Face it, this is a stressful time. Everyone is coping with a lot — from anxiety about the pandemic and financial worries to stress around work and family schedules, and so much more. According to a CDC survey this June, over 30% of the respondents reported symptoms of an anxiety or depressive disorder. With so much stress and anxiety this year, many people find themselves sick to their stomachs — literally.
If anxiety is making you or a family member feel nauseated, you may have looked for over-the-counter remedies, which can make people feel drowsy or that you may worry about giving to children.
“Both adults and children can experience symptoms like nausea due to anxiety,” said family practitioner Dr. Ian Cracknell. “But fortunately, there are non-medicinal strategies available for reducing these symptoms.”
If you’re looking for safer, natural ways to help relieve your anxiety-related nausea without adverse side effects, there are options that can help make you or your loved one feel better soon.
Try these tips to help relieve nausea due to anxiety.
1. Enjoy some hot herbal tea
Sipping particular beverages slowly has been shown to help reduce feelings of nausea. Whether you prefer hot or cold beverages, it’s generally considered most effective to stick to one or the other.
All three varieties of herbal tea have been shown to help reduce symptoms of nausea:
2. Sip a fizzy cold beverage
If you prefer cold beverages, try:
- Ginger ale
- Any clear carbonated soda
Whichever beverage you try, sip slowly to give your stomach time to settle down.
3. Harness the power of acupressure
One acupressure point in the wrist, termed the P6 (or Nei Guan in Chinese medicine), can help relieve nausea and upset stomach when pressure is applied. With a specially designed wrist band from Sea-Band Nausea Relief, this acupressure point is stimulated by a plastic stud attached to the inside of the band. You can adjust the soft, comfortable wrist band to fit snugly on your wrist (or on a child age 3 and up) to help relieve nausea within minutes. The bands even come in child-size packs.
A University of Pittsburgh Medical Center study showed that using Sea-Band acupressure wrist bands on post-operative patients reduced the incidence of nausea to 10%.
“Sea-Bands are a low-cost, effective and drug-free alternative that I often recommend to patients,” said Dr. Cracknell. “They are clinically proven to reduce nausea in patients due to a variety of causes — from anxiety and migraines to motion sickness and morning sickness.”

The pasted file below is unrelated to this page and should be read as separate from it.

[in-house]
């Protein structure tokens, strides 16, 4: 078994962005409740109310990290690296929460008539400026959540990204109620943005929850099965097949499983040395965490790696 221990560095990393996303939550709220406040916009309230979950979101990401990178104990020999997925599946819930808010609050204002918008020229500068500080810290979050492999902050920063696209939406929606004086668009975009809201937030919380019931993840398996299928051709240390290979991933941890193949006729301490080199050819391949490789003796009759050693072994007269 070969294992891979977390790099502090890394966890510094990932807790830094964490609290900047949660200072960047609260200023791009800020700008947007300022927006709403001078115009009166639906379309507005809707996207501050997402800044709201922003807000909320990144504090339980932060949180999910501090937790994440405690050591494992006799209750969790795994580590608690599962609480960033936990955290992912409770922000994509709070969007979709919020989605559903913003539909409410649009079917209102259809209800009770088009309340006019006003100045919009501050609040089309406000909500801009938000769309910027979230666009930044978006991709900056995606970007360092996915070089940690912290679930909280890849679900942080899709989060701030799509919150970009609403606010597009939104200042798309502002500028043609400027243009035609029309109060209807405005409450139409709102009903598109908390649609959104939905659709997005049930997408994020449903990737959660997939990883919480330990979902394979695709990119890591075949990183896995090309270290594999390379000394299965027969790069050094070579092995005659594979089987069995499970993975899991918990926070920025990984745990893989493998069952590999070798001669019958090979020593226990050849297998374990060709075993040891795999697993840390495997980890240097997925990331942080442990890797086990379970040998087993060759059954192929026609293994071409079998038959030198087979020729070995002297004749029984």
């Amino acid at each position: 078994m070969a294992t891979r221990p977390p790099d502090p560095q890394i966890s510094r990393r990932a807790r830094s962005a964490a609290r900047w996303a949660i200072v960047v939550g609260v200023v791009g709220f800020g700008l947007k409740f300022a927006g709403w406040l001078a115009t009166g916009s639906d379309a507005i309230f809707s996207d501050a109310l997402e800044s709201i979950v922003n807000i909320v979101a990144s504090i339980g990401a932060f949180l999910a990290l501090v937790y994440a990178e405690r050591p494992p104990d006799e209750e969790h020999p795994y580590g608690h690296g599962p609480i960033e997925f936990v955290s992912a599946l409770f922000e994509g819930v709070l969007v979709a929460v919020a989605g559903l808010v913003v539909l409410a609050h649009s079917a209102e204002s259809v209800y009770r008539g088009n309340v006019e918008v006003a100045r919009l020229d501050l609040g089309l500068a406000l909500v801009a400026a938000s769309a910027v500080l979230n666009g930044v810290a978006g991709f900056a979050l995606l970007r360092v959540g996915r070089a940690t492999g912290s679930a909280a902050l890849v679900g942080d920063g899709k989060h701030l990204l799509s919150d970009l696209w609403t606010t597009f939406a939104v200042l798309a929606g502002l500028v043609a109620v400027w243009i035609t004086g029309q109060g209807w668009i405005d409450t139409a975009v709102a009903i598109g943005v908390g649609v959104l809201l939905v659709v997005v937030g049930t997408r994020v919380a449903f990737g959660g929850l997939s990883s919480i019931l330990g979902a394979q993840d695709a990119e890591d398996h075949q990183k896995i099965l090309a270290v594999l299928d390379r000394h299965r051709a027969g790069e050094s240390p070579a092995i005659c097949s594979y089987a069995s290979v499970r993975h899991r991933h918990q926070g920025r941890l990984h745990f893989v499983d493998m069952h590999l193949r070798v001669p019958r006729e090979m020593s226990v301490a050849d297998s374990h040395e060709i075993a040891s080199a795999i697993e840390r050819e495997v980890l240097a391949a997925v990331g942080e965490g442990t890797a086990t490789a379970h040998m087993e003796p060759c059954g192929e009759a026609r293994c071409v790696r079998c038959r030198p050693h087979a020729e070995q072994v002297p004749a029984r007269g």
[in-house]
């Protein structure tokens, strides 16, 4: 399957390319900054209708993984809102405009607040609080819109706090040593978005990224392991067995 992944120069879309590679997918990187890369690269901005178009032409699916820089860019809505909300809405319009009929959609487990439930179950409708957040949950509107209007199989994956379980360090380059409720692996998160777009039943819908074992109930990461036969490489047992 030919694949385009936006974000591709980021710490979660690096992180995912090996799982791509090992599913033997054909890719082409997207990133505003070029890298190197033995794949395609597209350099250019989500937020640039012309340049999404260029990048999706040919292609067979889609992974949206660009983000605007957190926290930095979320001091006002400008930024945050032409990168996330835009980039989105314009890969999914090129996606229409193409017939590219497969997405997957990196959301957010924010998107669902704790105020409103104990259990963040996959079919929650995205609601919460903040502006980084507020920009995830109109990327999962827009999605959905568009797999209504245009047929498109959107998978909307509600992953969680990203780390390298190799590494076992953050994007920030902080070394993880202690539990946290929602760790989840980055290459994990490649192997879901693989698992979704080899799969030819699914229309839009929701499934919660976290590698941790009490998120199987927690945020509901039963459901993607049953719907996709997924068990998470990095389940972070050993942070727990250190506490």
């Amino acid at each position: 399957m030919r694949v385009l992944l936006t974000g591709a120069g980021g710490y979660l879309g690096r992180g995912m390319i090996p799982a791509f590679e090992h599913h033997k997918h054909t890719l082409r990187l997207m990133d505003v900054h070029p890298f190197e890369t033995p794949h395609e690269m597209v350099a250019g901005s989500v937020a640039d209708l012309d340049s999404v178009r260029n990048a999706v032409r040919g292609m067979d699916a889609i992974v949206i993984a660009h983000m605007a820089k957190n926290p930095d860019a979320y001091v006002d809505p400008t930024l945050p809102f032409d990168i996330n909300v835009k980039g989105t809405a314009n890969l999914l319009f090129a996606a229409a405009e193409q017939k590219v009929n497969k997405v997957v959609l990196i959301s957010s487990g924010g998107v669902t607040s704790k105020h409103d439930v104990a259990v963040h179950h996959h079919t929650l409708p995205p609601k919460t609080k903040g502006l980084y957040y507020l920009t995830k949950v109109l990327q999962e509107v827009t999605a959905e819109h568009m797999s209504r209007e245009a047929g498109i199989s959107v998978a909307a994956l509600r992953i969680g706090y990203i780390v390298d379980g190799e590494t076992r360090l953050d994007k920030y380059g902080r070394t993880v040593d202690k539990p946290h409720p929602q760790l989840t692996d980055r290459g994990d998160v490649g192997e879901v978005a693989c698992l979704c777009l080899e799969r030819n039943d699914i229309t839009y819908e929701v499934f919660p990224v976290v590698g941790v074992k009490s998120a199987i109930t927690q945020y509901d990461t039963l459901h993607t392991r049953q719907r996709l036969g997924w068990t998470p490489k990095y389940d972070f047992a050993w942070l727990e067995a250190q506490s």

Former high-risk maternity nurse, acupuncture student and mom Sheri H. used Sea-Bands to reduce her morning sickness, and she recommends them for anyone experiencing nausea, no matter the cause: “I highly recommend them personally and professionally, for all women who experience nausea during pregnancy. And I’m sure these help with all kinds of medical nausea — post-operative, chemo, etc.”
Whether your children are stressed about their new school routine or you’re feeling anxious managing the “new normal,” Sea-Band provides one easy-to-use source of relief to reduce those queasy feelings.
For more information on Sea-Bands and how they work, visit Sea-Band.com/FAQs.
4. Enjoy the benefits of aromatherapy
Recent interest in essential oils and aromatherapy has caught the attention of the medical establishment. For example, patients at the Mayo Clinic who suffered from nausea were offered cotton balls with a few drops of ginger or spearmint to breathe in, which helped them cope with feelings of queasiness.
A recent study published by the National Institutes of Health concluded that controlled breathing exercises and peppermint aromatherapy can be helpful, with over half (57%) of the participants discovering that the peppermint helped them feel less nauseated, and 62% finding relief with the breathing exercises.
Others have found that inhaling citrus scents, like that of a freshly cut lemon, can help.
5. Inhale fresh air
Breathing exercises do help many who suffer from anxiety-related nausea, as does simple exposure to fresh air. Walking outside, meditating or doing deep breathing exercises are all worth a try for relieving not just the nausea, but some of the underlying stress or anxiety as well.
The Editorial Team at Lake Oconee Health is made up of skilled health and wellness writers and experts, led by Daniel Casciato who has over 25 years of experience in healthcare writing. Since 1998, we have produced compelling and informative content for numerous publications, establishing ourselves as a trusted resource for health and wellness information. We aim to provide our readers with valuable insights and guidance to help them lead healthier and happier lives.